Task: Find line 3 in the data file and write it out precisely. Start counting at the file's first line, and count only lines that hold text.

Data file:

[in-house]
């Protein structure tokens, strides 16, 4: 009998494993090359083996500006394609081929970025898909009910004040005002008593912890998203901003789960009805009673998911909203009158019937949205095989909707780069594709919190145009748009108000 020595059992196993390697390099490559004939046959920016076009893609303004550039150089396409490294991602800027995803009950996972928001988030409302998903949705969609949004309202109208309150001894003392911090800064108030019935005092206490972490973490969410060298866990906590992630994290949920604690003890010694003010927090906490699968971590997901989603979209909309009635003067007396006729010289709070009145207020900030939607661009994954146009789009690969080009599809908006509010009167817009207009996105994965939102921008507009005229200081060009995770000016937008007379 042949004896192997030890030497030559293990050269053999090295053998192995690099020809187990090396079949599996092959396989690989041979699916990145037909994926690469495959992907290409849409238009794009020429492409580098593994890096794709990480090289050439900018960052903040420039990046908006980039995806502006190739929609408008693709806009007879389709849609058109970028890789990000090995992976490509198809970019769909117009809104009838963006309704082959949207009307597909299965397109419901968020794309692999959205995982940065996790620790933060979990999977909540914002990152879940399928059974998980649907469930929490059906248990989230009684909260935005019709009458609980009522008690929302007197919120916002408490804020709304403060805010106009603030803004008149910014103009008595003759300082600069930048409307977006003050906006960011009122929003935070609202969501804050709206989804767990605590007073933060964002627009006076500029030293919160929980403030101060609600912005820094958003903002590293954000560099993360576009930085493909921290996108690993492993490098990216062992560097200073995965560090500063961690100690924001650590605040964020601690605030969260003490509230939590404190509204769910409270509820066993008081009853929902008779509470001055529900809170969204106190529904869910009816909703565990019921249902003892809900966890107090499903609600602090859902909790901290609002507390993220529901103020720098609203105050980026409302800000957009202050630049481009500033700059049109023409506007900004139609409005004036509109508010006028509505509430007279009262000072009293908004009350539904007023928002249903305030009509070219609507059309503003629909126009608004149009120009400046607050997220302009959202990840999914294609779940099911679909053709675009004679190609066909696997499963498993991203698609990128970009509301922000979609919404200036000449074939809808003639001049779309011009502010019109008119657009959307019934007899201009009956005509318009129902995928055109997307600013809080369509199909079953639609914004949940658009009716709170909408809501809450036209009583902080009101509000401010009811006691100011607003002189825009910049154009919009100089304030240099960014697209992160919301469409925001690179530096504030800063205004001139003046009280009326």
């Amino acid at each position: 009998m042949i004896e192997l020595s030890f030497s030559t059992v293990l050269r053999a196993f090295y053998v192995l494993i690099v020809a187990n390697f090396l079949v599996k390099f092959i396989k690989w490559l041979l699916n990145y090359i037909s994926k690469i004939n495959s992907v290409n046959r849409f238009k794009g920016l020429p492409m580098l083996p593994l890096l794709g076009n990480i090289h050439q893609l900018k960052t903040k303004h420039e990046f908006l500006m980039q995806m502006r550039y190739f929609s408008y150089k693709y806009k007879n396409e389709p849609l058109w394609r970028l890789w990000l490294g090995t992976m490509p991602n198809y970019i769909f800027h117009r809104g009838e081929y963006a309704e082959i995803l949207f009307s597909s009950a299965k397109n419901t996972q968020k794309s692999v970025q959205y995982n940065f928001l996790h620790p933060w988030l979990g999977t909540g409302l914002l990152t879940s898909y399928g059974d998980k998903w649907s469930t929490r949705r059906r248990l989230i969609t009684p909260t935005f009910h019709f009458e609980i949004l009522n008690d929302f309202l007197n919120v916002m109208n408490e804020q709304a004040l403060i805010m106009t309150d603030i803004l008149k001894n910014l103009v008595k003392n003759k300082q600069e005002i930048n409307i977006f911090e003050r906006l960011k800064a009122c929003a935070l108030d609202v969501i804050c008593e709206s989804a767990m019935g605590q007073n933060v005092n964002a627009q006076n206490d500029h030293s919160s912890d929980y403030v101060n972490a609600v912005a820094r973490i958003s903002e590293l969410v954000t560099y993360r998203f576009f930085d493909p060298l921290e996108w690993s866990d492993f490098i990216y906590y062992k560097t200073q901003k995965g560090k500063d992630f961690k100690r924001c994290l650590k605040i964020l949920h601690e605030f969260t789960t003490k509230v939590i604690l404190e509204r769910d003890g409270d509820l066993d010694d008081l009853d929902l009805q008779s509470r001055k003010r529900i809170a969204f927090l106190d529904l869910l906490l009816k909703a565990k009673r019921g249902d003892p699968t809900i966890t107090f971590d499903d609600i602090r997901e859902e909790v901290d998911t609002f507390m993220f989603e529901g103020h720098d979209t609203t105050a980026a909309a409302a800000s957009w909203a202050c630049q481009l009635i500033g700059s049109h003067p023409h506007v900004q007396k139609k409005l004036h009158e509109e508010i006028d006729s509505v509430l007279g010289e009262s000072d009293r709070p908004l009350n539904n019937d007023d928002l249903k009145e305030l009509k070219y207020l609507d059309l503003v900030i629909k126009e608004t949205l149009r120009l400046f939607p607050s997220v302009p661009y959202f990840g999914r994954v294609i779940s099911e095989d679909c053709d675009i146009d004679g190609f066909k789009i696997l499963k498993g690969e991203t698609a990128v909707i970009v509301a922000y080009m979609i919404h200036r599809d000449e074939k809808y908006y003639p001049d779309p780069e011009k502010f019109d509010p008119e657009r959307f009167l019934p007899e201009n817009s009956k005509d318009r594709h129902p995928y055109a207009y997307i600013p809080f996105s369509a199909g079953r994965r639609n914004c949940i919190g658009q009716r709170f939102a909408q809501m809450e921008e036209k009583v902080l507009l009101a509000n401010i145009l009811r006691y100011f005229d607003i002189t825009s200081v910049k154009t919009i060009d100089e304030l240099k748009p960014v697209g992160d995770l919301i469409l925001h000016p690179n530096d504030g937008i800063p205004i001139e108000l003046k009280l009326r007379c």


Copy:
């Amino acid at each position: 009998m042949i004896e192997l020595s030890f030497s030559t059992v293990l050269r053999a196993f090295y053998v192995l494993i690099v020809a187990n390697f090396l079949v599996k390099f092959i396989k690989w490559l041979l699916n990145y090359i037909s994926k690469i004939n495959s992907v290409n046959r849409f238009k794009g920016l020429p492409m580098l083996p593994l890096l794709g076009n990480i090289h050439q893609l900018k960052t903040k303004h420039e990046f908006l500006m980039q995806m502006r550039y190739f929609s408008y150089k693709y806009k007879n396409e389709p849609l058109w394609r970028l890789w990000l490294g090995t992976m490509p991602n198809y970019i769909f800027h117009r809104g009838e081929y963006a309704e082959i995803l949207f009307s597909s009950a299965k397109n419901t996972q968020k794309s692999v970025q959205y995982n940065f928001l996790h620790p933060w988030l979990g999977t909540g409302l914002l990152t879940s898909y399928g059974d998980k998903w649907s469930t929490r949705r059906r248990l989230i969609t009684p909260t935005f009910h019709f009458e609980i949004l009522n008690d929302f309202l007197n919120v916002m109208n408490e804020q709304a004040l403060i805010m106009t309150d603030i803004l008149k001894n910014l103009v008595k003392n003759k300082q600069e005002i930048n409307i977006f911090e003050r906006l960011k800064a009122c929003a935070l108030d609202v969501i804050c008593e709206s989804a767990m019935g605590q007073n933060v005092n964002a627009q006076n206490d500029h030293s919160s912890d929980y403030v101060n972490a609600v912005a820094r973490i958003s903002e590293l969410v954000t560099y993360r998203f576009f930085d493909p060298l921290e996108w690993s866990d492993f490098i990216y906590y062992k560097t200073q901003k995965g560090k500063d992630f961690k100690r924001c994290l650590k605040i964020l949920h601690e605030f969260t789960t003490k509230v939590i604690l404190e509204r769910d003890g409270d509820l066993d010694d008081l009853d929902l009805q008779s509470r001055k003010r529900i809170a969204f927090l106190d529904l869910l906490l009816k909703a565990k009673r019921g249902d003892p699968t809900i966890t107090f971590d499903d609600i602090r997901e859902e909790v901290d998911t609002f507390m993220f989603e529901g103020h720098d979209t609203t105050a980026a909309a409302a800000s957009w909203a202050c630049q481009l009635i500033g700059s049109h003067p023409h506007v900004q007396k139609k409005l004036h009158e509109e508010i006028d006729s509505v509430l007279g010289e009262s000072d009293r709070p908004l009350n539904n019937d007023d928002l249903k009145e305030l009509k070219y207020l609507d059309l503003v900030i629909k126009e608004t949205l149009r120009l400046f939607p607050s997220v302009p661009y959202f990840g999914r994954v294609i779940s099911e095989d679909c053709d675009i146009d004679g190609f066909k789009i696997l499963k498993g690969e991203t698609a990128v909707i970009v509301a922000y080009m979609i919404h200036r599809d000449e074939k809808y908006y003639p001049d779309p780069e011009k502010f019109d509010p008119e657009r959307f009167l019934p007899e201009n817009s009956k005509d318009r594709h129902p995928y055109a207009y997307i600013p809080f996105s369509a199909g079953r994965r639609n914004c949940i919190g658009q009716r709170f939102a909408q809501m809450e921008e036209k009583v902080l507009l009101a509000n401010i145009l009811r006691y100011f005229d607003i002189t825009s200081v910049k154009t919009i060009d100089e304030l240099k748009p960014v697209g992160d995770l919301i469409l925001h000016p690179n530096d504030g937008i800063p205004i001139e108000l003046k009280l009326r007379c």